China paves way for Xi to stay in office indefinitely
Communist Party proposes removing clause that limits presidential service to two terms in office
Chinese president Xi Jinping will soon be formally elected to a second term. Photograph AFP/Getty Images
China’s ruling Communist Party on Sunday set the stage for President Xi Jinping to stay in office indefinitely after proposing to remove a constitutional clause limiting presidential service to just two terms in office.
Mr Xi (64) is currently required by the country’s constitution to step down as president after two five-year terms.
Nearing the end of his first term, he will be formally elected to a second at the annual meeting of China’s largely rubber-stamp parliament opening on March 5th.
There is no limit on his tenure as the party and military chief, though a maximum 10-year term is the norm. He began his second term as head of the party and military in October at the end of a once-every-five-years party congress.
The announcement, carried by state news agency Xinhua, gave few details. It said the proposal had been made by the party’s Central Committee, the largest of its elite ruling bodies. The proposal also covers the vice president position.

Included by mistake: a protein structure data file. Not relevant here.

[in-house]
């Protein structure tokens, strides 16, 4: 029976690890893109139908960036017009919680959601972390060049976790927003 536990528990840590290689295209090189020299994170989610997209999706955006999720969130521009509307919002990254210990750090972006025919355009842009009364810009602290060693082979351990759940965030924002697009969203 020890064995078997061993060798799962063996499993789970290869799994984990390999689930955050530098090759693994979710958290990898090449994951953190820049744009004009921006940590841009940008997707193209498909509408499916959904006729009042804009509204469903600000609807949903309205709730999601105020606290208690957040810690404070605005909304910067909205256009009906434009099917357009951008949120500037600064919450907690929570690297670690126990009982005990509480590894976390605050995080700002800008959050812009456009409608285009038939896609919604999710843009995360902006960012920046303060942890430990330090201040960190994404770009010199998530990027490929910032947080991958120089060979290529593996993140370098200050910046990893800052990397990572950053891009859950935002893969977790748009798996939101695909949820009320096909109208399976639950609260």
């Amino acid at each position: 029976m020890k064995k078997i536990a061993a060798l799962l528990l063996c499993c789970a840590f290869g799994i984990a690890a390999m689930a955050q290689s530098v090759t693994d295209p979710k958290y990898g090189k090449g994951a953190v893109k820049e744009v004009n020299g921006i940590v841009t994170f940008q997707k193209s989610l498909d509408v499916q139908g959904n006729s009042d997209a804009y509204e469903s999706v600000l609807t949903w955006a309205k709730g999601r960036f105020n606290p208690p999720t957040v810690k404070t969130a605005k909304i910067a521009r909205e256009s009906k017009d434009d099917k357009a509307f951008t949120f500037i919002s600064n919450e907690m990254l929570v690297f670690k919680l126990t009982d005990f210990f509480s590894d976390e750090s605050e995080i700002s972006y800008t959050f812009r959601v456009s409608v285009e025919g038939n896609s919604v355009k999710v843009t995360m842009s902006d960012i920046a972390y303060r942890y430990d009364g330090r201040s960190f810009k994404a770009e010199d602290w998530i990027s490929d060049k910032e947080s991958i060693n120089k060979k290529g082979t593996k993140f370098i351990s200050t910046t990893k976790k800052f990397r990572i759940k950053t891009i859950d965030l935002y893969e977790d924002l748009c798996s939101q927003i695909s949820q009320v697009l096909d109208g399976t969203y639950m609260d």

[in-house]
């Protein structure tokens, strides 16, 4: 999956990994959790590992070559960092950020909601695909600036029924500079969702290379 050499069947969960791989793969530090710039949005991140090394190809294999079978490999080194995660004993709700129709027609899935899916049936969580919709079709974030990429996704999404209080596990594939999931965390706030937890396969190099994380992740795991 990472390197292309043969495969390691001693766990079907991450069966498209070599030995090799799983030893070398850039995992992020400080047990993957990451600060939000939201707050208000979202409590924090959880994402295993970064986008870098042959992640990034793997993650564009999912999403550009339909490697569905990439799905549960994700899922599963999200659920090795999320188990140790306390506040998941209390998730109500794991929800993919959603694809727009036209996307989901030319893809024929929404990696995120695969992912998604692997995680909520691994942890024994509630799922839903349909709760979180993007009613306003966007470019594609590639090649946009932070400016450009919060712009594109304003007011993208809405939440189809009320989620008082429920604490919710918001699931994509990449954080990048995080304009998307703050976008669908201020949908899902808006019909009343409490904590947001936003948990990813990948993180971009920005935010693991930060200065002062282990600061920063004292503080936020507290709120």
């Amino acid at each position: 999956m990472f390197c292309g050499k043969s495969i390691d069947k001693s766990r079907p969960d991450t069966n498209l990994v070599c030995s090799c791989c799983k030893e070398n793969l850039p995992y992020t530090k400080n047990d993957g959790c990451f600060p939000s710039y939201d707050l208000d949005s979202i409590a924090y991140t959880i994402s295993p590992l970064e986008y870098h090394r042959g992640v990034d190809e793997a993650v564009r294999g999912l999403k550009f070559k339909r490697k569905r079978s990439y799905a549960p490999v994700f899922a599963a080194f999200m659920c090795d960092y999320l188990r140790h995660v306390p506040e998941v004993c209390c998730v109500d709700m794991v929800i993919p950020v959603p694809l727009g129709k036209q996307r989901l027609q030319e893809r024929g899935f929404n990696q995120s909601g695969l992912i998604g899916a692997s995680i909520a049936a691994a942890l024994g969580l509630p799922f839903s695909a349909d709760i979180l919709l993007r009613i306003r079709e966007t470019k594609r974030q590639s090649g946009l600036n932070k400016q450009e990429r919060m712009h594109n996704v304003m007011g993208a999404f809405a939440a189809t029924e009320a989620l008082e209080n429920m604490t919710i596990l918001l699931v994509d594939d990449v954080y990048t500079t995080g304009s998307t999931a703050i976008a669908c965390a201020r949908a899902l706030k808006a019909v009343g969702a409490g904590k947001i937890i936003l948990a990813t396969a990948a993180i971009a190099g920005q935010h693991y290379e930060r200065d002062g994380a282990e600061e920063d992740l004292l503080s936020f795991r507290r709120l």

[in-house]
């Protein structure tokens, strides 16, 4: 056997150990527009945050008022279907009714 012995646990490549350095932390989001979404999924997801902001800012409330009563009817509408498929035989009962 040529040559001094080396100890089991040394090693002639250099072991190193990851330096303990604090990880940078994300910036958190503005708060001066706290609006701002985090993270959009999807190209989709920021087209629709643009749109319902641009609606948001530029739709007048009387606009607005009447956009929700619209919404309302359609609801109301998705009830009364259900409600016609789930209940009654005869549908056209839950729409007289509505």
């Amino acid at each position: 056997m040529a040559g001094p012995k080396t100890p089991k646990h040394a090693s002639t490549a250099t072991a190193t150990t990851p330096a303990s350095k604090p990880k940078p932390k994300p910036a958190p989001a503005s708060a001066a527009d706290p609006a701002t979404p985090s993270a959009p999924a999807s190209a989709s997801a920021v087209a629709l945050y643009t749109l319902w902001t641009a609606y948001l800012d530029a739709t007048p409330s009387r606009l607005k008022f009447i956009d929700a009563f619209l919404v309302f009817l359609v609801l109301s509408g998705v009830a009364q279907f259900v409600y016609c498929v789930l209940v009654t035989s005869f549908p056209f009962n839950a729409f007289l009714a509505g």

“The Communist Party of China Central Committee proposed to remove the expression that the President and Vice-President of the People’s Republic of China ‘shall serve no more than two consecutive terms’ from the country’s Constitution,” Xinhua said.
The Central Committee also proposed inserting “Xi Jinping Thought on Socialism with Chinese Characteristics for a New Era” into the constitution, Xinhua said in a separate report, referring to Mr Xi’s guiding political thought that is already in the arguably more important Communist Party constitution.
Constitutional reform needs to be approved by parliament. That is stacked with members chosen for their loyalty to the party, meaning the reform will not be blocked.
There has been persistent speculation that Mr Xi wants to stay on in office past the customary two five-year terms.
One of his closest political allies, former top graft buster Wang Qishan, stepped down from the party’s Standing Committee - the seven-man body that runs China - in October.
Aged 69, Wang had reached the age at which top officials tend to retire. But he has been chosen as a parliament delegate this year and is likely to become vice president, sources with ties to the leadership and diplomats say.
The move is significant because if Mr Wang does not retire, that could set a precedent for Mr Xi to stay on in power after he completes the traditional two terms in office.
However, the role of party chief is more senior than that of president. At some point Mr Xi could be given a party position that also enables him to stay on as long as he likes.–Reuters